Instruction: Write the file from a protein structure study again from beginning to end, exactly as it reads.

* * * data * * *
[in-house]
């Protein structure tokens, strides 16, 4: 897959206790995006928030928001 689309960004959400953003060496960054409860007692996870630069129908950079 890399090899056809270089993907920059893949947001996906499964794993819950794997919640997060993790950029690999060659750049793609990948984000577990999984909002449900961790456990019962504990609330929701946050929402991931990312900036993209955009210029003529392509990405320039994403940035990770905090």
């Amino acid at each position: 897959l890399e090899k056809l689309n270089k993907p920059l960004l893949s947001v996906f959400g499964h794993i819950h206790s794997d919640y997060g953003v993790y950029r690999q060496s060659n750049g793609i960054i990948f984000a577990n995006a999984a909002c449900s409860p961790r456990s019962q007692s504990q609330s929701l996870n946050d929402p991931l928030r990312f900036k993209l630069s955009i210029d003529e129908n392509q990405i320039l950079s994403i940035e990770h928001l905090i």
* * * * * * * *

[in-house]
């Protein structure tokens, strides 16, 4: 897959206790995006928030928001 689309960004959400953003060496960054409860007692996870630069129908950079 890399090899056809270089993907920059893949947001996906499964794993819950794997919640997060993790950029690999060659750049793609990948984000577990999984909002449900961790456990019962504990609330929701946050929402991931990312900036993209955009210029003529392509990405320039994403940035990770905090």
């Amino acid at each position: 897959l890399e090899k056809l689309n270089k993907p920059l960004l893949s947001v996906f959400g499964h794993i819950h206790s794997d919640y997060g953003v993790y950029r690999q060496s060659n750049g793609i960054i990948f984000a577990n995006a999984a909002c449900s409860p961790r456990s019962q007692s504990q609330s929701l996870n946050d929402p991931l928030r990312f900036k993209l630069s955009i210029d003529e129908n392509q990405i320039l950079s994403i940035e990770h928001l905090i």